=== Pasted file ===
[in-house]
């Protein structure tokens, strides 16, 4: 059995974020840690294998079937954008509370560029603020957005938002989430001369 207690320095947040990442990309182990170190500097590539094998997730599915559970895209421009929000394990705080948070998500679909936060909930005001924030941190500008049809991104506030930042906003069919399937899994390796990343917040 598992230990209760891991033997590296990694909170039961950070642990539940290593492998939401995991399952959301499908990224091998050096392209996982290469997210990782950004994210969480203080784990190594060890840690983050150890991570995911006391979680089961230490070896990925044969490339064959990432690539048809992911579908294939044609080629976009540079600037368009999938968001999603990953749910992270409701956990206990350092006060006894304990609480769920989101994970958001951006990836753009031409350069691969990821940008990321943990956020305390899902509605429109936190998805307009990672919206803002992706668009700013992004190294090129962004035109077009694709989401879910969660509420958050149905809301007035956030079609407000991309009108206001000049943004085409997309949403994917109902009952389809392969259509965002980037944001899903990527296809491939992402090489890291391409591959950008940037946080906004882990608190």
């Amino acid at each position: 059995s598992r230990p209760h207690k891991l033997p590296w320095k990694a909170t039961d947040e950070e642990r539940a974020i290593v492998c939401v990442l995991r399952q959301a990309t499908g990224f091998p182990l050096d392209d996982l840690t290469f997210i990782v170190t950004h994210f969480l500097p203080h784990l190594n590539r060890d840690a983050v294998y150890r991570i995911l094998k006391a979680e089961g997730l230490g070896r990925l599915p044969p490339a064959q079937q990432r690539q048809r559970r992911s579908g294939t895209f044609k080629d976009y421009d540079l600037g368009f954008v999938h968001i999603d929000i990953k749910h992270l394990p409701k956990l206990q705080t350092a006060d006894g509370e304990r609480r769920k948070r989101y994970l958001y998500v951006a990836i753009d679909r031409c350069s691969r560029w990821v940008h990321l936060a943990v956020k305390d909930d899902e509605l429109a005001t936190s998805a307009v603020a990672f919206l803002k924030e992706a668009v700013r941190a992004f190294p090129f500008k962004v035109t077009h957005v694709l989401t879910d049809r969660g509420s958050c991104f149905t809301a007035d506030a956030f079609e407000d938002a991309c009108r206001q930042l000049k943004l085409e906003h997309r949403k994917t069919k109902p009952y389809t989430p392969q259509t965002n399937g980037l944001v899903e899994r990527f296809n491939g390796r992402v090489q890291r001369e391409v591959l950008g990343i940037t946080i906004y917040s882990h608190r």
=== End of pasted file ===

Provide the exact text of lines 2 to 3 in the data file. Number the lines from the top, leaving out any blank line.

């Protein structure tokens, strides 16, 4: 059995974020840690294998079937954008509370560029603020957005938002989430001369 207690320095947040990442990309182990170190500097590539094998997730599915559970895209421009929000394990705080948070998500679909936060909930005001924030941190500008049809991104506030930042906003069919399937899994390796990343917040 598992230990209760891991033997590296990694909170039961950070642990539940290593492998939401995991399952959301499908990224091998050096392209996982290469997210990782950004994210969480203080784990190594060890840690983050150890991570995911006391979680089961230490070896990925044969490339064959990432690539048809992911579908294939044609080629976009540079600037368009999938968001999603990953749910992270409701956990206990350092006060006894304990609480769920989101994970958001951006990836753009031409350069691969990821940008990321943990956020305390899902509605429109936190998805307009990672919206803002992706668009700013992004190294090129962004035109077009694709989401879910969660509420958050149905809301007035956030079609407000991309009108206001000049943004085409997309949403994917109902009952389809392969259509965002980037944001899903990527296809491939992402090489890291391409591959950008940037946080906004882990608190």
């Amino acid at each position: 059995s598992r230990p209760h207690k891991l033997p590296w320095k990694a909170t039961d947040e950070e642990r539940a974020i290593v492998c939401v990442l995991r399952q959301a990309t499908g990224f091998p182990l050096d392209d996982l840690t290469f997210i990782v170190t950004h994210f969480l500097p203080h784990l190594n590539r060890d840690a983050v294998y150890r991570i995911l094998k006391a979680e089961g997730l230490g070896r990925l599915p044969p490339a064959q079937q990432r690539q048809r559970r992911s579908g294939t895209f044609k080629d976009y421009d540079l600037g368009f954008v999938h968001i999603d929000i990953k749910h992270l394990p409701k956990l206990q705080t350092a006060d006894g509370e304990r609480r769920k948070r989101y994970l958001y998500v951006a990836i753009d679909r031409c350069s691969r560029w990821v940008h990321l936060a943990v956020k305390d909930d899902e509605l429109a005001t936190s998805a307009v603020a990672f919206l803002k924030e992706a668009v700013r941190a992004f190294p090129f500008k962004v035109t077009h957005v694709l989401t879910d049809r969660g509420s958050c991104f149905t809301a007035d506030a956030f079609e407000d938002a991309c009108r206001q930042l000049k943004l085409e906003h997309r949403k994917t069919k109902p009952y389809t989430p392969q259509t965002n399937g980037l944001v899903e899994r990527f296809n491939g390796r992402v090489q890291r001369e391409v591959l950008g990343i940037t946080i906004y917040s882990h608190r």